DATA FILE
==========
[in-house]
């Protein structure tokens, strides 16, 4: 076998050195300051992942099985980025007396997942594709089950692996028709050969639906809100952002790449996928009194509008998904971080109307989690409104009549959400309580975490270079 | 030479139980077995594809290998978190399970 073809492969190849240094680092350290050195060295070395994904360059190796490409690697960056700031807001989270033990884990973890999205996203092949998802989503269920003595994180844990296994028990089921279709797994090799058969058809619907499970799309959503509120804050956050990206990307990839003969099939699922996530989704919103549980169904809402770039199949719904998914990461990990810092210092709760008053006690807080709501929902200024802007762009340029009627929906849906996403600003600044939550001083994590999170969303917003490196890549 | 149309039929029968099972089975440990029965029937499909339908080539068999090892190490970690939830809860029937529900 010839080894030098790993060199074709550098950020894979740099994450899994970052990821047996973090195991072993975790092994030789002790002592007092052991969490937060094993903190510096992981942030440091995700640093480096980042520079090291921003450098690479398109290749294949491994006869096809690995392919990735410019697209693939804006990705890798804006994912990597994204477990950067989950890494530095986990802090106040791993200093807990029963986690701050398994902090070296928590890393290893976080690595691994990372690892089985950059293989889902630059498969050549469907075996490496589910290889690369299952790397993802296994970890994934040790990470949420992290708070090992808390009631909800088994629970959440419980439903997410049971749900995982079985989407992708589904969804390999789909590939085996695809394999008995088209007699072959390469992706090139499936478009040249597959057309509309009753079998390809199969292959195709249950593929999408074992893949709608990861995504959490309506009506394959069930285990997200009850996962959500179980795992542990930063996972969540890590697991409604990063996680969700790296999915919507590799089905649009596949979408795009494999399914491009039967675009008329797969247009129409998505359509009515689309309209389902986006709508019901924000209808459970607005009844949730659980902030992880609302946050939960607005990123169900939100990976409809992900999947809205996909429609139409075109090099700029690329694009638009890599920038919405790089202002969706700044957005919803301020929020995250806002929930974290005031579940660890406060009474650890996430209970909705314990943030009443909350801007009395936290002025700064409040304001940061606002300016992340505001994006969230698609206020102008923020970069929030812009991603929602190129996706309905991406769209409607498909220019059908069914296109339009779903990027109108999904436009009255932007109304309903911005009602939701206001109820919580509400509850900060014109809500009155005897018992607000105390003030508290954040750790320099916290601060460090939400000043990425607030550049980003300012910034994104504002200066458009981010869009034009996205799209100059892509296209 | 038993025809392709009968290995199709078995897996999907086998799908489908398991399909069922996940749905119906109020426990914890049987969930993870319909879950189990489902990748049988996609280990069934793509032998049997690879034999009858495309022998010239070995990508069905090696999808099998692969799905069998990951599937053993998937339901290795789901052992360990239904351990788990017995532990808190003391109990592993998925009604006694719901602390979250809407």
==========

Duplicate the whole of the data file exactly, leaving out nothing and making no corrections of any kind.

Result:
[in-house]
């Protein structure tokens, strides 16, 4: 076998050195300051992942099985980025007396997942594709089950692996028709050969639906809100952002790449996928009194509008998904971080109307989690409104009549959400309580975490270079 | 030479139980077995594809290998978190399970 073809492969190849240094680092350290050195060295070395994904360059190796490409690697960056700031807001989270033990884990973890999205996203092949998802989503269920003595994180844990296994028990089921279709797994090799058969058809619907499970799309959503509120804050956050990206990307990839003969099939699922996530989704919103549980169904809402770039199949719904998914990461990990810092210092709760008053006690807080709501929902200024802007762009340029009627929906849906996403600003600044939550001083994590999170969303917003490196890549 | 149309039929029968099972089975440990029965029937499909339908080539068999090892190490970690939830809860029937529900 010839080894030098790993060199074709550098950020894979740099994450899994970052990821047996973090195991072993975790092994030789002790002592007092052991969490937060094993903190510096992981942030440091995700640093480096980042520079090291921003450098690479398109290749294949491994006869096809690995392919990735410019697209693939804006990705890798804006994912990597994204477990950067989950890494530095986990802090106040791993200093807990029963986690701050398994902090070296928590890393290893976080690595691994990372690892089985950059293989889902630059498969050549469907075996490496589910290889690369299952790397993802296994970890994934040790990470949420992290708070090992808390009631909800088994629970959440419980439903997410049971749900995982079985989407992708589904969804390999789909590939085996695809394999008995088209007699072959390469992706090139499936478009040249597959057309509309009753079998390809199969292959195709249950593929999408074992893949709608990861995504959490309506009506394959069930285990997200009850996962959500179980795992542990930063996972969540890590697991409604990063996680969700790296999915919507590799089905649009596949979408795009494999399914491009039967675009008329797969247009129409998505359509009515689309309209389902986006709508019901924000209808459970607005009844949730659980902030992880609302946050939960607005990123169900939100990976409809992900999947809205996909429609139409075109090099700029690329694009638009890599920038919405790089202002969706700044957005919803301020929020995250806002929930974290005031579940660890406060009474650890996430209970909705314990943030009443909350801007009395936290002025700064409040304001940061606002300016992340505001994006969230698609206020102008923020970069929030812009991603929602190129996706309905991406769209409607498909220019059908069914296109339009779903990027109108999904436009009255932007109304309903911005009602939701206001109820919580509400509850900060014109809500009155005897018992607000105390003030508290954040750790320099916290601060460090939400000043990425607030550049980003300012910034994104504002200066458009981010869009034009996205799209100059892509296209 | 038993025809392709009968290995199709078995897996999907086998799908489908398991399909069922996940749905119906109020426990914890049987969930993870319909879950189990489902990748049988996609280990069934793509032998049997690879034999009858495309022998010239070995990508069905090696999808099998692969799905069998990951599937053993998937339901290795789901052992360990239904351990788990017995532990808190003391109990592993998925009604006694719901602390979250809407």